Can’t Eat After A Workout? Is This Bad + 5 Things To Do

As a nutrition coach, I’m always telling my clients how important it is to eat after a workout, but sometimes they just aren’t hungry after exercising and wonder why that is.

So, why can it be difficult to eat after working out? It’s perfectly normal to not feel hungry after a workout because, as the research shows, exercise actually reduces hunger levels. The harder and longer the workout, the less hungry we tend to be after.

Exercising reduces the hunger hormone ghrelin and increases the appetite-reducing hormone peptide YY. Though it’s normal to not feel hungry after working out, it’s important to eat anyway so your body can recover and rebuild after exercise.  The key is to pick foods that are easily consumed so that it doesn’t feel like a chore.  

In this article, I will discuss:

  • Why you aren’t hungry after a workout
  • How different workouts affect hunger
  • Why you should always eat after a workout, even if you’re not hungry
  • What happens if you don’t eat after a workout
  • Tips for eating after a workout when you’re not hungry
  • 5 ideas for post workouts meals and snacks

Why You’re Not Hungry After a Workout (3 Reasons)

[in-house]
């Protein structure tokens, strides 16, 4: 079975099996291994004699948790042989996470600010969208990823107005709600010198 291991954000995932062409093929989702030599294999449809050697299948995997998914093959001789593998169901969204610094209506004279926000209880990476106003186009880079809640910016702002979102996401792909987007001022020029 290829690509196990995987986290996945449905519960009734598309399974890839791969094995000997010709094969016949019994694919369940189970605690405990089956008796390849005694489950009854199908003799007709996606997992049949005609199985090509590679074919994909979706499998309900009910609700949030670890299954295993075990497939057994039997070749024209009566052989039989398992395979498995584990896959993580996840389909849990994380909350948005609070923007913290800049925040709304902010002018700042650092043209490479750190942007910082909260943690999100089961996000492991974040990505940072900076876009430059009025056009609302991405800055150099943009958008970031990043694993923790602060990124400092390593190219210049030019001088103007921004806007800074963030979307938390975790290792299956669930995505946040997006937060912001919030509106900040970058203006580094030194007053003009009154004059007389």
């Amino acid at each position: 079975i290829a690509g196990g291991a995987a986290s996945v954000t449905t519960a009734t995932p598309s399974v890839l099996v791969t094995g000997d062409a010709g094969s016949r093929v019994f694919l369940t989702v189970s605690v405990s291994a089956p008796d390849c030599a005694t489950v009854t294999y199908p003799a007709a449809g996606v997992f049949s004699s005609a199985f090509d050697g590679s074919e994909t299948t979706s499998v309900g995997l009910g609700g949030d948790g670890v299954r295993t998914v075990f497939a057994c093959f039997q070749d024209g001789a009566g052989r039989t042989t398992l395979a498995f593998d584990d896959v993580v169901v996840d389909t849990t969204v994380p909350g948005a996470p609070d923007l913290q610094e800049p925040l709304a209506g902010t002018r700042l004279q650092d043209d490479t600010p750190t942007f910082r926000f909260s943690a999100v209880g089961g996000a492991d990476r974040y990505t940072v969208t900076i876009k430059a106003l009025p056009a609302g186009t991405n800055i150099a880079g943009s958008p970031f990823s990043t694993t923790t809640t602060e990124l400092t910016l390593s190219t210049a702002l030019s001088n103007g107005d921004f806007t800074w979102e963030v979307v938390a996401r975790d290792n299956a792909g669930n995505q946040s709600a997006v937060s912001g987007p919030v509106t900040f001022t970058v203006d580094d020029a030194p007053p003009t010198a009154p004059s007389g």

Why you’re not hungry after a workout (3 reasons)

There are three key ways in which exercise affects your hunger:

  • It increases your appetite-suppressing hormones, making you feel full
  • It decreases your hunger hormone, making you feel less hungry
  • Your neuroendocrine system can become dysfunctional, making you lose your appetite

Let’s discuss each of these in more detail. 

It Increases Your Appetite-suppressing Hormones, Making You Feel Full

After a tough workout, you would expect to feel hungry and ready to eat, but this isn’t always the case. Research has shown that exercise actually increases your appetite-suppressing hormones, leaving you feeling full.

In one particular study, researchers from the UK found that participants were less hungry after exercising on a treadmill for an hour compared with when they simply rested for 60 minutes. This drop in hunger was due to an increase in PYY (a hunger-suppressing hormone) and GLP-1 (a hormone that promotes fullness and satiety) in those who exercised

Those who burned more calories by working out instead of resting were paradoxically less hungry because of this increase in appetite-suppressing hormones.

It Decreases Your Hunger Hormone, Making You Feel Less Hungry

In addition to an increase in appetite-suppressing hormones, dozens of studies have found that working out suppresses the hunger hormone ghrelin, causing a decrease in hunger.

A group of researchers from the UK and Kuwait compared the effects on hunger when creating an 835-calorie deficit through diet versus burning 835 calories through exercise. 

They found that participants who restricted their diet by 835 calories saw an increase in the hunger hormone ghrelin, causing them to feel hungrier and eat more than usual. 

Those who burned 835 calories through exercise, however, saw a decrease in appetite due to lower levels of ghrelin.

Your Neuroendocrine System Can Become Dysfunctional, Making You Lose Your Appetite